As far as the exonic mutations are concerned we detected three in ATP8B1 and two in ABCB11. Two novel mutations were found for ATP8B1, D379RFsX51 and V310F; D379RFsX51 is predicted to lead to truncation of synthesis at amino acid 379 (of 1251) and significantly change the structure of ATP8B1 protein and could be associated with PFIC1. The V310F mutation changes valine, aliphatic amino acid and apolar to phenylalanine aromatic and apolar amino acid without predictive effect on structure but its implication for PFIC needs a screen of controls and a functional study. The F305I, a missense mutation was described before the present study in one patient with ICP from a cohort of 182 women [14], in one of 120 healthy control pregnancies [14], in one patient with chronic pancreatitis [15] and in our study it is the first time found in PFIC patient. This mutation results in the substitution of a phenylalanine by isoleucine and creates an EcoRV site and could play a role for PFIC1 [14]. The V310F and F305I mutations, each one is specific to one family. The R952Q (c.2855G>A) known as polymorphism (rs12968116) was equally frequent among ICP patients and Finnish controls (respectively 14.7 and 14% of samples), twice as frequent among CEPH controls (28%) [16], we found this variant in nine of 24 alleles and homozygous in two individuals (P4 and his father). Most of the patients of this study had more than two variants and P6 have five variants two of them with possible association for PFIC1. The intronic mutations and after analysis by « Human splicing Finder site», they showed the possible implication of four variants in splicing site (IVS1+45T>G, IVS7+20C>T, IVS22+53T>A, IVS11+46G>A). These variants are novel. Patients P1 and P7 are homozygote respectively for the IVS7+20C>T and IVS22+53T>A. The patient P1 was homozygote for two mutations exonic and intronic both, patient P7 was only homozygote for intronic mutation. For all the other intronic variants, patients are heterozygote. For the three other intronic mutations, they could be polymorphisms and some of them were specific to the family (Table 3). Additional studies are required, functional and transcriptional study should be completed to confirm the role of these variants in relation to the disease.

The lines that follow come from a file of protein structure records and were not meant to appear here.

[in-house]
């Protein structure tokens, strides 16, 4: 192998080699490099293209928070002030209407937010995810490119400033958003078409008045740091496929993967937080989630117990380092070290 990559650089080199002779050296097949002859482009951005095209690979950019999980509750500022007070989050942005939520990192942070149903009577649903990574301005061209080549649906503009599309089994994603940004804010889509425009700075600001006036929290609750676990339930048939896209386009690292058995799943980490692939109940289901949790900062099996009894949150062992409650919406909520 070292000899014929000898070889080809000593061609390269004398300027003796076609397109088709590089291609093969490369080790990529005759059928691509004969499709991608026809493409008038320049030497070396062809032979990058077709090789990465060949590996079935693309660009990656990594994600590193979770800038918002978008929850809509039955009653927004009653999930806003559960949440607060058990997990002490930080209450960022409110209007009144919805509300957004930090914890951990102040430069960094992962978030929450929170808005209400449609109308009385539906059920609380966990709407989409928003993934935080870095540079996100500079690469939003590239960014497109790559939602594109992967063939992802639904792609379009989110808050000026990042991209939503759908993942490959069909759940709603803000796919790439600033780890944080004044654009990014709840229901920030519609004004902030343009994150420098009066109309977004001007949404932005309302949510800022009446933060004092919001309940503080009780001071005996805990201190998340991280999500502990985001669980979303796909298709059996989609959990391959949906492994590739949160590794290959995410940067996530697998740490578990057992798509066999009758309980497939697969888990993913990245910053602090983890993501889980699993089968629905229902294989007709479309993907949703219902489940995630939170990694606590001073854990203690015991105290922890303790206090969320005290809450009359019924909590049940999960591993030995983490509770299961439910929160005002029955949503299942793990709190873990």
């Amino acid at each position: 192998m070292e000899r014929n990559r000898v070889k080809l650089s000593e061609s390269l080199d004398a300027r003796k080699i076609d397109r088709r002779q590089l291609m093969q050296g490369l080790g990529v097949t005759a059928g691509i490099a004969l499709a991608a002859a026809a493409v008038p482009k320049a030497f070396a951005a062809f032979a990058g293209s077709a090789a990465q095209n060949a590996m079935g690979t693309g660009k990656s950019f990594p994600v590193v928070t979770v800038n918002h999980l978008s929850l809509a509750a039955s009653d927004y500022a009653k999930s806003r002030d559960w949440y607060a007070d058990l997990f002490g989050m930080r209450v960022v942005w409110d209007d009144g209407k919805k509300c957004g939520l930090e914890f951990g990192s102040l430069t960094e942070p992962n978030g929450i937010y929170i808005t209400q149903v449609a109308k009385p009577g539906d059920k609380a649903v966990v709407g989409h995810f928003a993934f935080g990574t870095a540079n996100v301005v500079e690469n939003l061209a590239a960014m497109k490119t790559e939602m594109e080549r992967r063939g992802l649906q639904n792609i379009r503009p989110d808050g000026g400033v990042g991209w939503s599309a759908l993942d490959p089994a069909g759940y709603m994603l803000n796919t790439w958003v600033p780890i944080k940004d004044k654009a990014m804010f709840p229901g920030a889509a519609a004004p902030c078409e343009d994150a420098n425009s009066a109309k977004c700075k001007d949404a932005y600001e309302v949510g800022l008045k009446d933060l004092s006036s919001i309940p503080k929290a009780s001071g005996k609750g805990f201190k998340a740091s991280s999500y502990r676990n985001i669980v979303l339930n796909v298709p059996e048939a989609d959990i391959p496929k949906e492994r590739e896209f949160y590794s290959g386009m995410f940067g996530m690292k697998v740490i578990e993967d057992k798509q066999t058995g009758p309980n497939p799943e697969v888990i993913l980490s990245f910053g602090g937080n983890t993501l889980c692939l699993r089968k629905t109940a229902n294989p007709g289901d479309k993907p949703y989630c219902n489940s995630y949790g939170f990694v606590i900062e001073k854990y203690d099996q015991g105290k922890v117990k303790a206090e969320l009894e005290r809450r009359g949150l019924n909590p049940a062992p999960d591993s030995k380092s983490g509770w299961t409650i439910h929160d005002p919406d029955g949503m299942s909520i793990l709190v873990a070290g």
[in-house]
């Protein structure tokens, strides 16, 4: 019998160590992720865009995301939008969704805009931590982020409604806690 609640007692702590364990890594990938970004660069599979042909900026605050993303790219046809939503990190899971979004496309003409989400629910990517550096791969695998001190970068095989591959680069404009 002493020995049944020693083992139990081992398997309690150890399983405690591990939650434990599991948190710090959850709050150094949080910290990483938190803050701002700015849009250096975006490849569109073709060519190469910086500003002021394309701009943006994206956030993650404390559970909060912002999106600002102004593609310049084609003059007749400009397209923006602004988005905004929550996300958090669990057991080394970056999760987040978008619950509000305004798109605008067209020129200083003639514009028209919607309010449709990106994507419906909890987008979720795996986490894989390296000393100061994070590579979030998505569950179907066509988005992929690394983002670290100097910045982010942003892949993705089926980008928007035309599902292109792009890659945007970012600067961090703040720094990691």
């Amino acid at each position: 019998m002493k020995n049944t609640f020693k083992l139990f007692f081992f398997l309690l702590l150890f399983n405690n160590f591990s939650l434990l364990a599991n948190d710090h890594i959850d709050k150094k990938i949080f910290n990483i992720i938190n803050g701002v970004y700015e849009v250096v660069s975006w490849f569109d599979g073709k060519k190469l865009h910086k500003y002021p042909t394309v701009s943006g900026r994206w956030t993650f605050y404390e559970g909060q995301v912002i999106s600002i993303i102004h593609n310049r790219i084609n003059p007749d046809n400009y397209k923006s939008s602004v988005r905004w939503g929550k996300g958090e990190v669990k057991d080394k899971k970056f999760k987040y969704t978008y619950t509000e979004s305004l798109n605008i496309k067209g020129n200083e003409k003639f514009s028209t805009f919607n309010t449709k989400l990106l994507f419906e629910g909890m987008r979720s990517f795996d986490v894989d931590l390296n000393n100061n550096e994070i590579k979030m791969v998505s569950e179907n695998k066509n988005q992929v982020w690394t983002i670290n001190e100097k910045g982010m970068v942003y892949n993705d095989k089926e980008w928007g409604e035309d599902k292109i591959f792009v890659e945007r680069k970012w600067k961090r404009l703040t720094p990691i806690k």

Exon/Intron Sample/Patient Nucleotide
change
Zygosity Predicted effect
1/1 34(P6) IVS1+45T>G Heterozygote Potential alteration of splicing site
8/7 12(P1)
9(P5),
13(P2), 
IVS7-8T>A
IVS7-8T>A
IVS7-8T>A
Heterozygote
Heterozygote
Heterozygote
Polymorphism
Not specific of a family
7/7 34(P6)
10(P1)
IVS7+20C>T
IVS7+20C>T New Donor site
Heterozygote
Homozygote
Activation of an intronic cryptic donor site.
Potential alteration of splicing site.
11/11 10(P1),
34(P6)
IVS11+46G>A ESS Site broken Heterozygote
Heterozygote
Alteration of an intronic ESS site.
Potential alteration of splicing
22/21 17(P4), IVS22-8C>T Heterozygote Polymorphism?
Specific of the family
No significant splicing Motif alteration detected
22/22 34(P6), 40(P7) IVS22+53T>A New ESE site Heterozygote Homozygote Creation of an intronic ESE site.
Potential alteration of splicing
22/22 34(P6), IVS22+59A >G Heterozygote Specific of the family
Polymorphism

Table 3: Intronicvariations in ATP8B1.

For ABCB11, the insertion mutation N372YfsX23 was responsible for truncated protein. For the A986P mutation, we must screen it in controls to confirm its association with PFIC2. Intronic variants (intron13: IVS13-43 T>C; IVS13-24 T>C) were novel and their analysis with Splice Site Finder program found that they could play a role in the splicing site. One patient P11 had a p.Tyr354X mutation, which was found by French laboratory [9]. This nonsense mutation creates a premature stop codon and a truncated protein. This patient was transplanted with early liver failure associated with hepatocarcinoma. Two maternal uncles have developed early hepatocarcinoma associated to hepatitis B. Up to the present day there is no correlation between hepatocarcinoma and mutations. Our case represents a rare example of early hepatocellular carcinoma complicating PFIC2 that need evaluation of clinic symptoms and we highlight that the first presentation with high level of AFP with unexplained early liver failure after response to treatment may be related to high risks of hepatocarcinoma in PFIC2. Knisely et al. reported 7 PFIC2 patients with hepatocarcinoma at age under 5 years [17].

Conclusion

This study is the first to be performed in Tunisia for patients with normal GGT cholestasis. The preliminary molecular results report both novel exonic and intronic mutations with their possible implication for the disease. Most patients have more than two related variants, which may be due to high consanguinity. This study should be completed by the transcriptional study for the novel intronic and silent mutations and all of the patients examined should be screened for all exons and for other genes for negative patients.

Acknowledgement

This article has been financially supported by the Ministry of Higher Education and Scientific Research of Tunisia (LR 05 SP 04).